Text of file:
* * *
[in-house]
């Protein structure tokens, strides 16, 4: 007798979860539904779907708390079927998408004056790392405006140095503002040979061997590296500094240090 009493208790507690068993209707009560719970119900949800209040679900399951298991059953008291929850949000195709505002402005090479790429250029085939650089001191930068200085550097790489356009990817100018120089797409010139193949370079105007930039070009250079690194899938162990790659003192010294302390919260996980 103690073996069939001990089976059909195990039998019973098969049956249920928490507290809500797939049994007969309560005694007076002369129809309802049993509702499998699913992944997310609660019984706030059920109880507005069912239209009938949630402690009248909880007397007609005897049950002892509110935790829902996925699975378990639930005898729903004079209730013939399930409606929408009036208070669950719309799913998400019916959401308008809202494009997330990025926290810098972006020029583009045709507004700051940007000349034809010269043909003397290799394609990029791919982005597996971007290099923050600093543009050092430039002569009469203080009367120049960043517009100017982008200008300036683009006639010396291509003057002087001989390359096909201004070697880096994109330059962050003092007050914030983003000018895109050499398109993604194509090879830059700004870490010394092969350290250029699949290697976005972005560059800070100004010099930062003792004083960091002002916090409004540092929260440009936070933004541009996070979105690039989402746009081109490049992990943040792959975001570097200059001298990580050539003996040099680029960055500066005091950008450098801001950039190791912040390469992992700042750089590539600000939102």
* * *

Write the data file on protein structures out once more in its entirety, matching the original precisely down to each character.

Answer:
[in-house]
């Protein structure tokens, strides 16, 4: 007798979860539904779907708390079927998408004056790392405006140095503002040979061997590296500094240090 009493208790507690068993209707009560719970119900949800209040679900399951298991059953008291929850949000195709505002402005090479790429250029085939650089001191930068200085550097790489356009990817100018120089797409010139193949370079105007930039070009250079690194899938162990790659003192010294302390919260996980 103690073996069939001990089976059909195990039998019973098969049956249920928490507290809500797939049994007969309560005694007076002369129809309802049993509702499998699913992944997310609660019984706030059920109880507005069912239209009938949630402690009248909880007397007609005897049950002892509110935790829902996925699975378990639930005898729903004079209730013939399930409606929408009036208070669950719309799913998400019916959401308008809202494009997330990025926290810098972006020029583009045709507004700051940007000349034809010269043909003397290799394609990029791919982005597996971007290099923050600093543009050092430039002569009469203080009367120049960043517009100017982008200008300036683009006639010396291509003057002087001989390359096909201004070697880096994109330059962050003092007050914030983003000018895109050499398109993604194509090879830059700004870490010394092969350290250029699949290697976005972005560059800070100004010099930062003792004083960091002002916090409004540092929260440009936070933004541009996070979105690039989402746009081109490049992990943040792959975001570097200059001298990580050539003996040099680029960055500066005091950008450098801001950039190791912040390469992992700042750089590539600000939102």